Here’s the story behind why Ken Watanabe’s Dr. Serizawa is the only MonsterVerse character who calls Godzilla by his original name, “Gojira”.
Dr. Serizawa, played by Ken Watanabe, is the only character in the MonsterVerse who refers to Godzilla by his original name, “Gojira”. “Gojira” – created from the Japanese words for “gorilla” and “whale” – is what the monster was called when he made his big screen debut in the 1954 Toho movie in Japan. It was then changed to “Godzilla” for the American release of the film, and it stuck after that.
“Gojira” is the name used to introduce the MonsterVerse’s Godzilla in the 2014 adaptation. It’s Dr. Serizawa, a Japanese scientist who works at Monarch, who explains what they know about the Titan and the military’s failed attempt to kill him in the 1950s. While characters like Admiral Stenz (David Strathairn) tried to to kill Godzilla and the MUTOs, Serizawa believed it would be better for humanity to trust its fate to the King of the Monsters, and in the end, Godzilla did overcome both of his opponents. In the sequel, Serizawa once again played a crucial role in the main story. When the military took Godzilla out of the fight with the Oxygen Destroyer, Serizawa made the ultimate sacrifice and used nukes to restore him.
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One noteworthy aspect of Ken Watanabe’s Serizawa is that no one but him speaks Godzilla’s original name. That makes sense, considering that Watanabe is Japanese and Godzilla is a pop culture icon of Japanese origin. However, having him say that name wasn’t the original plan. Though “Gojira” is what the Japanese call him, it was intended for all characters in the 2014 film to call him Godzilla. That was likely for the purpose of avoiding casual viewers unfamiliar with Godzilla’s history being confused about the monster having two different names.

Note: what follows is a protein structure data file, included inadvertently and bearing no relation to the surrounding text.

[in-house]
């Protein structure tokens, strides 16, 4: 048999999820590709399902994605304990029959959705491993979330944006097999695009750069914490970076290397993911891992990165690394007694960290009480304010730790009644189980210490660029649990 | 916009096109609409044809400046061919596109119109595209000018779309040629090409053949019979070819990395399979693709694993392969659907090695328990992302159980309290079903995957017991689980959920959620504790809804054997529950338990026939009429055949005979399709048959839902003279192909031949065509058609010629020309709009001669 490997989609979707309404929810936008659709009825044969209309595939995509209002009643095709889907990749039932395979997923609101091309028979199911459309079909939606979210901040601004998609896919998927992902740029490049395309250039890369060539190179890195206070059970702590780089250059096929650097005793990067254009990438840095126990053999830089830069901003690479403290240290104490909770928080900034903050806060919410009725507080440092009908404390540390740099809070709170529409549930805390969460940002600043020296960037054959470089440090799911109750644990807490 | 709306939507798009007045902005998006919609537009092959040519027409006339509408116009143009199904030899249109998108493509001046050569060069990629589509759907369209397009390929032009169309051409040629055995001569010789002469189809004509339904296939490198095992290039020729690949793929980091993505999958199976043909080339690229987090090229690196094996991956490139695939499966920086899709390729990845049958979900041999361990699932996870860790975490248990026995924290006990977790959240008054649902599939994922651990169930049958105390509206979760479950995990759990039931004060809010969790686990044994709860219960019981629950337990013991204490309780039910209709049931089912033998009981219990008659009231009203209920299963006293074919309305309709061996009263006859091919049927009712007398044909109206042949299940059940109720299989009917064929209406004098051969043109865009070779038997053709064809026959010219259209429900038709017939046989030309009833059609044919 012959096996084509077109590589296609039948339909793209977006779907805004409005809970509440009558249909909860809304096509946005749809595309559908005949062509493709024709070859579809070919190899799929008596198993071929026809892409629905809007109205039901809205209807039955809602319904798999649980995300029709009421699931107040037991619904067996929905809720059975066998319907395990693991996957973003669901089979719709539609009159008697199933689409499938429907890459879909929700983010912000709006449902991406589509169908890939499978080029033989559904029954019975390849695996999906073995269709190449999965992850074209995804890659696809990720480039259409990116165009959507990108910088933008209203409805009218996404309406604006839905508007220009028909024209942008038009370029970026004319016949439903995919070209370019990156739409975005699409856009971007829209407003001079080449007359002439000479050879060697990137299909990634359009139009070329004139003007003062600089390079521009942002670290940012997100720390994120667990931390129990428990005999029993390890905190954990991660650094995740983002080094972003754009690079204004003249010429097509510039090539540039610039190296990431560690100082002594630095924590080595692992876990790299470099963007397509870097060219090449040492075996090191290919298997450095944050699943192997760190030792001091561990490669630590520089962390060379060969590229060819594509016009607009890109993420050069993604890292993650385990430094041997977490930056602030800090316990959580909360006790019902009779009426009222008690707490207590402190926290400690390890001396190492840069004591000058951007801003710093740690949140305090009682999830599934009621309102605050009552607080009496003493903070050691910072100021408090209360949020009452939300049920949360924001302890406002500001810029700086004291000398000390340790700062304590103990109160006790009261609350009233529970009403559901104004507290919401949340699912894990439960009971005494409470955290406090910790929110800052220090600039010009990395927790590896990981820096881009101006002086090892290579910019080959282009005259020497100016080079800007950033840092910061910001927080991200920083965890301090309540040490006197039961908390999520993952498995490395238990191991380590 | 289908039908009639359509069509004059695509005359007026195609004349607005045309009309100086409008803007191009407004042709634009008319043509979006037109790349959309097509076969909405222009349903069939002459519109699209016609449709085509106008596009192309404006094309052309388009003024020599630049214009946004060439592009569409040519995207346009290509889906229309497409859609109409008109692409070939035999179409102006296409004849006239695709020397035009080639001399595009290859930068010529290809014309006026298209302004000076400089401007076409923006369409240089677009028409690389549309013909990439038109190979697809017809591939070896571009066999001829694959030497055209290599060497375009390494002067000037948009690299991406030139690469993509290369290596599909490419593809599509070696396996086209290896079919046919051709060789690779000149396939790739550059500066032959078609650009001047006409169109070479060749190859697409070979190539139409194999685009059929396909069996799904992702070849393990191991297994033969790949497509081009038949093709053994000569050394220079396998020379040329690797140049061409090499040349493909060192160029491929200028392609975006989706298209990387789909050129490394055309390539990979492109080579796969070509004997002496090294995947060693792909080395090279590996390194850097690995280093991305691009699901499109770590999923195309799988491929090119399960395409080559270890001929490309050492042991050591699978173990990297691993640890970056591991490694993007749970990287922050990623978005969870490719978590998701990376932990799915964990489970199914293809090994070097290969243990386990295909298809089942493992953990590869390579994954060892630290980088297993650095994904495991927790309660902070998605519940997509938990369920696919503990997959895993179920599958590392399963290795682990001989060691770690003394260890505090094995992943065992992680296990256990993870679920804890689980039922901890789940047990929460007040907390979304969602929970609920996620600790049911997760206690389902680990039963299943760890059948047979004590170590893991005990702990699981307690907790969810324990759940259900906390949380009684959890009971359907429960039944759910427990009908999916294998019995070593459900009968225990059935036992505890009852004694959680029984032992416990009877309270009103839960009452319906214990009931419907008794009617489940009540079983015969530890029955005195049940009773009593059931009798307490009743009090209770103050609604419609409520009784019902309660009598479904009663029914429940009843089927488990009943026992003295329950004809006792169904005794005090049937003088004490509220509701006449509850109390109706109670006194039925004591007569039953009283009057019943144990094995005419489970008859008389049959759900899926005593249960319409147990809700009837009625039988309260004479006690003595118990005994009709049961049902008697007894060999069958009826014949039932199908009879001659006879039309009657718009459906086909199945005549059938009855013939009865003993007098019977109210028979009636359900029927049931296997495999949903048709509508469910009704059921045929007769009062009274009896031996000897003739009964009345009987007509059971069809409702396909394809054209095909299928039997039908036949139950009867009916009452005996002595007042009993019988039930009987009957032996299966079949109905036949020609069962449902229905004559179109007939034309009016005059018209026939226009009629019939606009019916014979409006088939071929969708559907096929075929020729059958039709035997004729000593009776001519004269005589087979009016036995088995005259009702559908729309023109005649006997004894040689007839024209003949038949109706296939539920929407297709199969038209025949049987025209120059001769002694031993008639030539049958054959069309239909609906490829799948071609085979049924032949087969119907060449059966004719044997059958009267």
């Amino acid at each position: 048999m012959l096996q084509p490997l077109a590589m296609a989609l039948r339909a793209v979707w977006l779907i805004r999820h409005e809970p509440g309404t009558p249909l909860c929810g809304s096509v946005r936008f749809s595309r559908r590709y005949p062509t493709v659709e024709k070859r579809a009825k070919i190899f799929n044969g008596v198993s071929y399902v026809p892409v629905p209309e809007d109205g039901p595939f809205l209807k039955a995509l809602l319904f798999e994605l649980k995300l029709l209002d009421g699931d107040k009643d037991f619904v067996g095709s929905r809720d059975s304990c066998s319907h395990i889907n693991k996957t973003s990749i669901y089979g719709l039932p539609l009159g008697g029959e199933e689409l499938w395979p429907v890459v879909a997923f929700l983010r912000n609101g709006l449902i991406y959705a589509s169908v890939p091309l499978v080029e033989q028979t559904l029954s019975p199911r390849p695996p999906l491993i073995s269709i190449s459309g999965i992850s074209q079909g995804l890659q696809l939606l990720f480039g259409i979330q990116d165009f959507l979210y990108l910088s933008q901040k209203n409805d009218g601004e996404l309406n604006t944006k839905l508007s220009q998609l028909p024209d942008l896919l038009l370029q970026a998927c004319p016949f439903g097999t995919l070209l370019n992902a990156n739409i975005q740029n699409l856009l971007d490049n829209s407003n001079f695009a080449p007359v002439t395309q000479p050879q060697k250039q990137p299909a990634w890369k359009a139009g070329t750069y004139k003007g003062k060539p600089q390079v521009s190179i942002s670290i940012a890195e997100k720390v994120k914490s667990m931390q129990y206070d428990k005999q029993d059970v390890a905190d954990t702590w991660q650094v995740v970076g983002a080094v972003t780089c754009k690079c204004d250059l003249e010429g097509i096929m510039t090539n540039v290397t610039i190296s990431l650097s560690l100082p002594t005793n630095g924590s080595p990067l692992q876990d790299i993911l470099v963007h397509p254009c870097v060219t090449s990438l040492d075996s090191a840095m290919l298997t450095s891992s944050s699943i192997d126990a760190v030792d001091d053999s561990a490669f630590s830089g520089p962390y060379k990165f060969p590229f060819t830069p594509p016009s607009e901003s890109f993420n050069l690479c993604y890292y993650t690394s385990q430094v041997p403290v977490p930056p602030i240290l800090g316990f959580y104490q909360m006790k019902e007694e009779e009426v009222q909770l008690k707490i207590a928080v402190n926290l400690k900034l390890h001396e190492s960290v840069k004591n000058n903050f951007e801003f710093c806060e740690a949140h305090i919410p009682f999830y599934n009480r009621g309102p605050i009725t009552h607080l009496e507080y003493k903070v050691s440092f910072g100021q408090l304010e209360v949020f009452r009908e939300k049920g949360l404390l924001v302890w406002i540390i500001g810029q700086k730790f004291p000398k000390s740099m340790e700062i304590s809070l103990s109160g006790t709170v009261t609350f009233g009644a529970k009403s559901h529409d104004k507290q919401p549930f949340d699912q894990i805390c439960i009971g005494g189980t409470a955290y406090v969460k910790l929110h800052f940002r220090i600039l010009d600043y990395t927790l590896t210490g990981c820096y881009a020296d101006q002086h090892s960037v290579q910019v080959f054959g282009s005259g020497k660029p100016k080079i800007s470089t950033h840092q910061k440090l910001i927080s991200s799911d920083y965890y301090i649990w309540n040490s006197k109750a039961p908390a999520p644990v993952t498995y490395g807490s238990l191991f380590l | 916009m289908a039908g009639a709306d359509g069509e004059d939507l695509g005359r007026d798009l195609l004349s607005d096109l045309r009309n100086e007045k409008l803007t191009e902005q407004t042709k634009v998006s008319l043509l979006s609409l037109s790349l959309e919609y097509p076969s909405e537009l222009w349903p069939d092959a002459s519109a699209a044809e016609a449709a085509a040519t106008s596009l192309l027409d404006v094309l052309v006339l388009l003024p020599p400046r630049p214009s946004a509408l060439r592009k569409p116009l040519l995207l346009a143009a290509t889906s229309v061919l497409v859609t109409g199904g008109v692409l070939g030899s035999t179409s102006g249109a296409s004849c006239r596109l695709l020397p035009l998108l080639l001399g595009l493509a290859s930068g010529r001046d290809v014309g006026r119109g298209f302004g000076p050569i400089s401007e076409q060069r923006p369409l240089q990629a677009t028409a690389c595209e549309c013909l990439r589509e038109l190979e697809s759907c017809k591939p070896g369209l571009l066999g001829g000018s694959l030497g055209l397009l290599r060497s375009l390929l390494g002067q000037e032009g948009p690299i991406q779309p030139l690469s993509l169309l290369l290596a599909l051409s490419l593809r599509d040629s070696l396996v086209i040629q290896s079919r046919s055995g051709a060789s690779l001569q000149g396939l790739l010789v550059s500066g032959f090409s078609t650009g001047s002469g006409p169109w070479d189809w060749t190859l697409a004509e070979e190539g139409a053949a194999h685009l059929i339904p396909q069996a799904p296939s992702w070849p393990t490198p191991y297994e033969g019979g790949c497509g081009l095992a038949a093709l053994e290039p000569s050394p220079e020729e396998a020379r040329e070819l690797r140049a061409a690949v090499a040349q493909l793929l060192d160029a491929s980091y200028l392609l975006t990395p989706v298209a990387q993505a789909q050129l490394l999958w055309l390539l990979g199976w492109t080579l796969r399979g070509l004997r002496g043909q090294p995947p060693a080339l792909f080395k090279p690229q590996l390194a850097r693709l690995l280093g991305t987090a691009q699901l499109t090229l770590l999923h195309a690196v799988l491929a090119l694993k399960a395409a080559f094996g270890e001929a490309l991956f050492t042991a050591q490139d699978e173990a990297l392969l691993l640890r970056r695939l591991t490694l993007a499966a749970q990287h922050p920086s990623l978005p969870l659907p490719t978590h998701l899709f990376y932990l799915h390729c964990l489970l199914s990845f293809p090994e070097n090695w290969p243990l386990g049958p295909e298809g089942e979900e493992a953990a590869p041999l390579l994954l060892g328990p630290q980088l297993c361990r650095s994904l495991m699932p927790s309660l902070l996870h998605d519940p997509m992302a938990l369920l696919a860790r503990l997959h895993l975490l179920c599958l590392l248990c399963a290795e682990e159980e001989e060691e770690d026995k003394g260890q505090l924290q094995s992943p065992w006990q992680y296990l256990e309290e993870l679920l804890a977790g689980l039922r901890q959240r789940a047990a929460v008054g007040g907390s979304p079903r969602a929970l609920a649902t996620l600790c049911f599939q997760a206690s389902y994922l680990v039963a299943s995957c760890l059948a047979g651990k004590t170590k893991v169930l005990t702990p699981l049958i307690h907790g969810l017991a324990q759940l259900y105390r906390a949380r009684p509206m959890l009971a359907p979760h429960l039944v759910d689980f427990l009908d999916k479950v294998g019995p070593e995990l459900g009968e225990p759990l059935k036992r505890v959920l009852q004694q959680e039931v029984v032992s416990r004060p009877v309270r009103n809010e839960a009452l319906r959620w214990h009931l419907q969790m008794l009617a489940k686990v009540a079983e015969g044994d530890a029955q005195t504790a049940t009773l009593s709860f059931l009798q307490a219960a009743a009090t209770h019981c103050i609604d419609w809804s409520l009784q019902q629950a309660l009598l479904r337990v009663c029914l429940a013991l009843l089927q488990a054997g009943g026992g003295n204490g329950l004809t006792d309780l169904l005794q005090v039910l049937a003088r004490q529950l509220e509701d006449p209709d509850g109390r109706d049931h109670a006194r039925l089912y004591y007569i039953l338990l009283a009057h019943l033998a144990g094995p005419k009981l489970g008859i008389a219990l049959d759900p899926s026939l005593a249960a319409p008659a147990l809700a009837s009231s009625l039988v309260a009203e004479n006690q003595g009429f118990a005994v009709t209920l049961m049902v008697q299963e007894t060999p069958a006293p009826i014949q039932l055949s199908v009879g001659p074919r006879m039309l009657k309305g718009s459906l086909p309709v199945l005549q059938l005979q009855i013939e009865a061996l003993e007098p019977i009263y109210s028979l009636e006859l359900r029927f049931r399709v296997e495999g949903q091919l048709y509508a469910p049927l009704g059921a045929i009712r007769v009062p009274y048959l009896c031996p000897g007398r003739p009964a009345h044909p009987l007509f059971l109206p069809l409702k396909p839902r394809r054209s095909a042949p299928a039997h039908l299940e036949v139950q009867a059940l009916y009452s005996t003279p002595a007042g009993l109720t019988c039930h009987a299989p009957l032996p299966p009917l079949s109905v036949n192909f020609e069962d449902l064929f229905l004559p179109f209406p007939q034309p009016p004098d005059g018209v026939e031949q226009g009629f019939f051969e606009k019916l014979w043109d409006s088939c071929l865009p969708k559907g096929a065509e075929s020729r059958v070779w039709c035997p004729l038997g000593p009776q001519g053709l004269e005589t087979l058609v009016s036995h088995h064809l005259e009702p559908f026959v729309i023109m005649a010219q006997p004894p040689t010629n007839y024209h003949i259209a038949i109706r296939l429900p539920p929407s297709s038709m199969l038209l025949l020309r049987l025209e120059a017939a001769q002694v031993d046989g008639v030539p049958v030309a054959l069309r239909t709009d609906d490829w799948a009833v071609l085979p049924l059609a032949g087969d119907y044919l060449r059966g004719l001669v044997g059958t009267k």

Regardless of the reason, Godzilla director Gareth Edwards asked Watanabe to pronounce his name “closer to English”, but Watanabe, being Japanese, felt that was “completely detestable” and refused to do it. Instead, Watanabe insisted on saying “Gojira”. According to him, he had to convince both the director and the producer that “Gojira” was the right name for his character to use. Eventually, it was agreed upon that this was the way to go [via The Nerds of Color].
It was ultimately a good decision, not only for the movie, but for the MonsterVerse as a whole. One reason for that is because – as Watanabe intended – the use of the name honored the significance of Godzilla in Japanese culture. Also, it further highlighted the uniqueness of Serizawa’s relationship with the Titan, which was even more important in Godzilla: King of the Monsters. Serizawa shared a deep and unspoken bond with this ancient creature that was clearly articulated onscreen when he prepared to sacrifice himself for Godzilla’s survival. The look that Godzilla gave him in this moment seemed to indicate that he too may have felt a bond of some sort. Part of what made this scene so memorable is the fact that it was a reversal of Toho’s Serizawa, who died to kill Godzilla, rather than save him.
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